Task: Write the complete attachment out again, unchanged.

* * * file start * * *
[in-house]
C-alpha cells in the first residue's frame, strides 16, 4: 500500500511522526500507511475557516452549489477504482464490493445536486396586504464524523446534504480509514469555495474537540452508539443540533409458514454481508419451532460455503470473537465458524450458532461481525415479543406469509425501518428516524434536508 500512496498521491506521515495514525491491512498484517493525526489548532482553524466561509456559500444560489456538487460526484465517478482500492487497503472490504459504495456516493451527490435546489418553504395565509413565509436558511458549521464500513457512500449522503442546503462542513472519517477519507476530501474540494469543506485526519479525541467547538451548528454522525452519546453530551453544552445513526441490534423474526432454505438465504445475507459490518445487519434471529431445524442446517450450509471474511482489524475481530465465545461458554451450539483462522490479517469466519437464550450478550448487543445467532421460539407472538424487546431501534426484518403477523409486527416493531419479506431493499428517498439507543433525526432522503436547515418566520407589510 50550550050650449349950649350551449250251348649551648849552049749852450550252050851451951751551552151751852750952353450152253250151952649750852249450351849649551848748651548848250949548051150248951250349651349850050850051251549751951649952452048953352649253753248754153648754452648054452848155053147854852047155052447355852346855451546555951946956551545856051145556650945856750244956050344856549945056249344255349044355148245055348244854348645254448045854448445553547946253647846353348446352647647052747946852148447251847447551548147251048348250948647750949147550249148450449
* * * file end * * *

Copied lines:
[in-house]
C-alpha cells in the first residue's frame, strides 16, 4: 500500500511522526500507511475557516452549489477504482464490493445536486396586504464524523446534504480509514469555495474537540452508539443540533409458514454481508419451532460455503470473537465458524450458532461481525415479543406469509425501518428516524434536508 500512496498521491506521515495514525491491512498484517493525526489548532482553524466561509456559500444560489456538487460526484465517478482500492487497503472490504459504495456516493451527490435546489418553504395565509413565509436558511458549521464500513457512500449522503442546503462542513472519517477519507476530501474540494469543506485526519479525541467547538451548528454522525452519546453530551453544552445513526441490534423474526432454505438465504445475507459490518445487519434471529431445524442446517450450509471474511482489524475481530465465545461458554451450539483462522490479517469466519437464550450478550448487543445467532421460539407472538424487546431501534426484518403477523409486527416493531419479506431493499428517498439507543433525526432522503436547515418566520407589510 50550550050650449349950649350551449250251348649551648849552049749852450550252050851451951751551552151751852750952353450152253250151952649750852249450351849649551848748651548848250949548051150248951250349651349850050850051251549751951649952452048953352649253753248754153648754452648054452848155053147854852047155052447355852346855451546555951946956551545856051145556650945856750244956050344856549945056249344255349044355148245055348244854348645254448045854448445553547946253647846353348446352647647052747946852148447251847447551548147251048348250948647750949147550249148450449